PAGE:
My interest for Social Work, Health and Social and Emotional Well- being in the future is to explore Art Therapy, Traditional Medicine and Healing for our people. I am passionate about the wider community understanding that although Aboriginal and Torres Strait Islanders are unique to our cultures, we all have individual needs and are on our own life long journeys. I see the future for our people working in collaboration with the wider community to address our health needs and close the life expectancy gap. I feel that recruiting and supporting more Aboriginal and Torres Strait Islanders to deliver these services is the key, and I look forward to meeting and working people through IAHA and SRC in this journey.

 

 

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IAHA and the SRC can support you to:

1. Have a voice on student issues

Let us know:

  • about your achievements and your challenges;
  • how IAHA could support you and advocate for you; and
  • what you think about our university engagement strategy and how we can work together to achieve more inclusive curricula in allied health fields;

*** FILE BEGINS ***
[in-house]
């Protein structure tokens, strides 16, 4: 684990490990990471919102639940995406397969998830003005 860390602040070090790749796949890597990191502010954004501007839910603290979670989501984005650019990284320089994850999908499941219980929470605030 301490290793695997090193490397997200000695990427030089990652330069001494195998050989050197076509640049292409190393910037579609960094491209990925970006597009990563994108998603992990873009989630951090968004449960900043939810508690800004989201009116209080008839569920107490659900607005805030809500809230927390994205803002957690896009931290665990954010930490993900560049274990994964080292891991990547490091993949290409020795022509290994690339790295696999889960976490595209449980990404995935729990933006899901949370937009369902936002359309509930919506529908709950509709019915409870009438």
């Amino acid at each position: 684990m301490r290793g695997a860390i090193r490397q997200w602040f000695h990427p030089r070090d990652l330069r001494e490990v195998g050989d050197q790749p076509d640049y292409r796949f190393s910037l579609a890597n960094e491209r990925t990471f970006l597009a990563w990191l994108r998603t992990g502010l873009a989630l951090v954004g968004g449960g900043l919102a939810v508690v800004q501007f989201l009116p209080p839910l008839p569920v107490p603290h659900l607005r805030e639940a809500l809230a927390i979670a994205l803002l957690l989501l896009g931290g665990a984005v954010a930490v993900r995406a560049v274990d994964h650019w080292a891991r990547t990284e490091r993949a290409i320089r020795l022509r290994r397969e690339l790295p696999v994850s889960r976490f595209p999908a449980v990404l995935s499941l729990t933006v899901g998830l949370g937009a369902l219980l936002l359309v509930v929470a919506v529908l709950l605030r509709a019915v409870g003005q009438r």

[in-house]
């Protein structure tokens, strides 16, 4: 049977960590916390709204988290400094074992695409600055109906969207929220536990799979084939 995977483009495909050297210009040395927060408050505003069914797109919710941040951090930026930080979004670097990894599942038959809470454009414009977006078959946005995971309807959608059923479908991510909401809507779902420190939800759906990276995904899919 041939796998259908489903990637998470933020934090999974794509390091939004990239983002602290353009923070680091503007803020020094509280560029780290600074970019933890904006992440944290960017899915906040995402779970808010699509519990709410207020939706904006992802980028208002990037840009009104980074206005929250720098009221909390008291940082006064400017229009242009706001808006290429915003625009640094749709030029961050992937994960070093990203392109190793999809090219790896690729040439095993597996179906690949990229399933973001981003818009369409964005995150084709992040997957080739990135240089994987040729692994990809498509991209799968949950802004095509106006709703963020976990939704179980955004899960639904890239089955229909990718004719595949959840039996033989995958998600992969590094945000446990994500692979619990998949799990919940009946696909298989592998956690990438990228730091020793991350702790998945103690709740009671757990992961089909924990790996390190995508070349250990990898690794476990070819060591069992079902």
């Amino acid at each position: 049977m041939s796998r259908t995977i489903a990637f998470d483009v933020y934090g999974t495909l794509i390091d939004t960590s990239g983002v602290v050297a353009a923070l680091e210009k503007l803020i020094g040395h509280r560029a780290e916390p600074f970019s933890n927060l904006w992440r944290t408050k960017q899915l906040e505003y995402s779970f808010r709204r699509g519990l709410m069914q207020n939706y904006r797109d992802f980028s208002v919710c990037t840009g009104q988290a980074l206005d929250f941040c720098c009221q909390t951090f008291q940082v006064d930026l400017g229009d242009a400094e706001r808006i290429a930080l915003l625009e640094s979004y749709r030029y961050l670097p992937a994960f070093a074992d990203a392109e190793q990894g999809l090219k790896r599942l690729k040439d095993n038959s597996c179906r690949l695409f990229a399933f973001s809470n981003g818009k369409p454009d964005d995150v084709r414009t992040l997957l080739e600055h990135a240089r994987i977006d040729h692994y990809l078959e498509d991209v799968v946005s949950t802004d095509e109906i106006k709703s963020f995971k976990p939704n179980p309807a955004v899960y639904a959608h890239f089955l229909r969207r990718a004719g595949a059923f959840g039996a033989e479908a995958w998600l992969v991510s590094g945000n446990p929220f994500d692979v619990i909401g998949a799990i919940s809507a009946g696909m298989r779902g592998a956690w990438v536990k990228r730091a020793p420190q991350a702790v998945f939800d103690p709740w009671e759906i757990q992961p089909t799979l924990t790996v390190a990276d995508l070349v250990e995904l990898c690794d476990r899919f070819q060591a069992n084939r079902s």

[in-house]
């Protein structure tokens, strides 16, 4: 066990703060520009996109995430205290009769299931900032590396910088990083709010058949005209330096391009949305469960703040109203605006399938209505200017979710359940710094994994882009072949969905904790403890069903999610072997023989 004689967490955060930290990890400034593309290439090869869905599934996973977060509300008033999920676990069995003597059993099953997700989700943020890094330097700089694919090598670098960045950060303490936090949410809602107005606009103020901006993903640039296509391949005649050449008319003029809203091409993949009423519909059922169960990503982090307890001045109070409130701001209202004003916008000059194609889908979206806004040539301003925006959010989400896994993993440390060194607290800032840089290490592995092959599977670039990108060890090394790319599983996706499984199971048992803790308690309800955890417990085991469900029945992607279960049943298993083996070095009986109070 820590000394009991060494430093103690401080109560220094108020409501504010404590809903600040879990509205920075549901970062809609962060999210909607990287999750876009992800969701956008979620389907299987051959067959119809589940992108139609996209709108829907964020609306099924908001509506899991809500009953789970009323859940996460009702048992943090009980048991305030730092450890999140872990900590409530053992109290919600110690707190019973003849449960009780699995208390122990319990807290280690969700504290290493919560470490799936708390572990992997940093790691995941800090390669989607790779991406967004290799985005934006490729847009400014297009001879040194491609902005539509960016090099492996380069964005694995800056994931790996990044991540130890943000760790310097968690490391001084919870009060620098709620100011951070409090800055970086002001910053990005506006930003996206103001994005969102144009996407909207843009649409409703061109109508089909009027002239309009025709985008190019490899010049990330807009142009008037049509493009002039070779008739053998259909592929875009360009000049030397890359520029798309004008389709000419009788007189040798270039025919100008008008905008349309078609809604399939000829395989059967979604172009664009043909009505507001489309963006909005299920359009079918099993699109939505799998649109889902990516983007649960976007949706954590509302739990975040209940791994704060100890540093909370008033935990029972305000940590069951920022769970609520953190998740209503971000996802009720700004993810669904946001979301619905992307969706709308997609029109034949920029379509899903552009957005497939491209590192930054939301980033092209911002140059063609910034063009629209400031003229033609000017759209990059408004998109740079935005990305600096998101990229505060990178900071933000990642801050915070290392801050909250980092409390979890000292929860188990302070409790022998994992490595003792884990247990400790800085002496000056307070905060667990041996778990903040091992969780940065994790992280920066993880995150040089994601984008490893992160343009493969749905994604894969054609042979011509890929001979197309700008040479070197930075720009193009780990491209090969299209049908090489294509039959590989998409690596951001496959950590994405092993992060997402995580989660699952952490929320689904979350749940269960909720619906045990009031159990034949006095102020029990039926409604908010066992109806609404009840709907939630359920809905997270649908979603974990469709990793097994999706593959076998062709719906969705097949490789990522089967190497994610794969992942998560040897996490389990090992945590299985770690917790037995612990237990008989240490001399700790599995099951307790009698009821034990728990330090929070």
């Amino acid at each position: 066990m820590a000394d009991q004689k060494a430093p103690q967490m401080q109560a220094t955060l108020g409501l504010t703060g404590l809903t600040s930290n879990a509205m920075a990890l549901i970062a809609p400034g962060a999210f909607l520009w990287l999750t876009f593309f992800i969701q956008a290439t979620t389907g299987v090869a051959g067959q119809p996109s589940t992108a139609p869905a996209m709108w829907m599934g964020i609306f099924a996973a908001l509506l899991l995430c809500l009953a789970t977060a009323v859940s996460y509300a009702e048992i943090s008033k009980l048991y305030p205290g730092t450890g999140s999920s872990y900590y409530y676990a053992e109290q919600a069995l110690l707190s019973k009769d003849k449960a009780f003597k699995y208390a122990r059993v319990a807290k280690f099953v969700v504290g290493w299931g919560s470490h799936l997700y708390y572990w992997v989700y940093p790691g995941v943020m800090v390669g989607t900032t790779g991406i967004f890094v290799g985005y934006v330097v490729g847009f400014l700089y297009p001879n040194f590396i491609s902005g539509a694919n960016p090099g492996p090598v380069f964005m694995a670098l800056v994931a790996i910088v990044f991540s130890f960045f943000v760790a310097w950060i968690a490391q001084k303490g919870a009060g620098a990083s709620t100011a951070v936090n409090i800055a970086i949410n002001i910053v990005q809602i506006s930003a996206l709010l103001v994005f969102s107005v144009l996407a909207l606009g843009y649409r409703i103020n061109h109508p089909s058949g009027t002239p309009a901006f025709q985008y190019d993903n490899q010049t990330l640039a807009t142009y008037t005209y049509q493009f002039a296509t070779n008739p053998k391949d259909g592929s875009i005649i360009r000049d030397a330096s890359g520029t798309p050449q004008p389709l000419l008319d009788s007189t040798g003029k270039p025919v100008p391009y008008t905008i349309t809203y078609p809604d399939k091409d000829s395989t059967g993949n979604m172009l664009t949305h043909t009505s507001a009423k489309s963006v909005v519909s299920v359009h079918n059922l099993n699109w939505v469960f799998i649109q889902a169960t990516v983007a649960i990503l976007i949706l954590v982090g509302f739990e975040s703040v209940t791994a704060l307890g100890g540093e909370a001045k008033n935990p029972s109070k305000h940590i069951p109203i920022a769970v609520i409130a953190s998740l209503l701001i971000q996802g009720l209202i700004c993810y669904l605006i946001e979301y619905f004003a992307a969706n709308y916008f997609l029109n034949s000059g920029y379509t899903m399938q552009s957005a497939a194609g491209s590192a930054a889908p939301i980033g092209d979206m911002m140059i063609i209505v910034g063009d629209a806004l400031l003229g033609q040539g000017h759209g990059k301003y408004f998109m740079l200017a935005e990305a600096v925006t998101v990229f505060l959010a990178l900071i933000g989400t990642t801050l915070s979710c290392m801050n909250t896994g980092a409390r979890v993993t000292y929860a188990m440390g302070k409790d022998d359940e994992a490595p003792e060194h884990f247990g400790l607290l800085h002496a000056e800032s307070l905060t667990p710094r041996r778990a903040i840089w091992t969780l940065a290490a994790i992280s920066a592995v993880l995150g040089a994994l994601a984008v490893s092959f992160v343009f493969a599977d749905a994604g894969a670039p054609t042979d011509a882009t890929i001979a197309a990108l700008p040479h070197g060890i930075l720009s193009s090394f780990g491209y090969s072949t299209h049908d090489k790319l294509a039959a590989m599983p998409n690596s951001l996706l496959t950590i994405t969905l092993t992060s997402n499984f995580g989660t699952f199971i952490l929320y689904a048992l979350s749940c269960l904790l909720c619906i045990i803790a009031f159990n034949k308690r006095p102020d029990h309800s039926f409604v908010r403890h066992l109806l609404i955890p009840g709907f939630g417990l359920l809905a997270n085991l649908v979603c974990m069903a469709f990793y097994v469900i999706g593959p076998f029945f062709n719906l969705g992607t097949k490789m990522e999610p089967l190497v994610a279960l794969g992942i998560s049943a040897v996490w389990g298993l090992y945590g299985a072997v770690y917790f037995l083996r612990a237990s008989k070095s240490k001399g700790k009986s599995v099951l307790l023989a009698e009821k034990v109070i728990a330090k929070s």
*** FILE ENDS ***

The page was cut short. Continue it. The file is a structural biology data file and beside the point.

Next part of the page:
2. Participate in IAHA decision making

We encourage you to:

  • nominate for election as a Director of IAHA;
  • attend the AGM each year and participate in decision making; and/or
  • give us feedback about the information on this website, in the student forum and in our newsletters.

3. Promote careers in allied health fields

Tell others, especially young Aboriginal and Torres Islander people, about your career by;

  • volunteering to work on IAHA stalls at careers days and expos;
  • sharing your stories of achievements, challenges and experiences; and
  • get involved in your local community events.

4. Present papers at allied health conferences

We will support you to:

  • attend and participate in the IAHA National Conference;
  • raise the profile of Indigenous allied health students and professionals; and
  • raise awareness about Indigenous health and cultural competence.

5. Increase your choices after graduation

Our membership and supporter networks are opportunities for you to:

  • Broaden your networks in allied health fields
  • be mentored by other professionals on how to set yourself as an allied health professional; and
  • get support for your ongoing professional development.

The first step is membership.

As an advocate for Indigenous allied health professionals we need to know how many Indigenous students are enrolled in allied health courses, what’s working and what’s not working in your courses, where you are now and where you go when you graduate or change courses within allied health fields so it’s important for us that you stay in touch.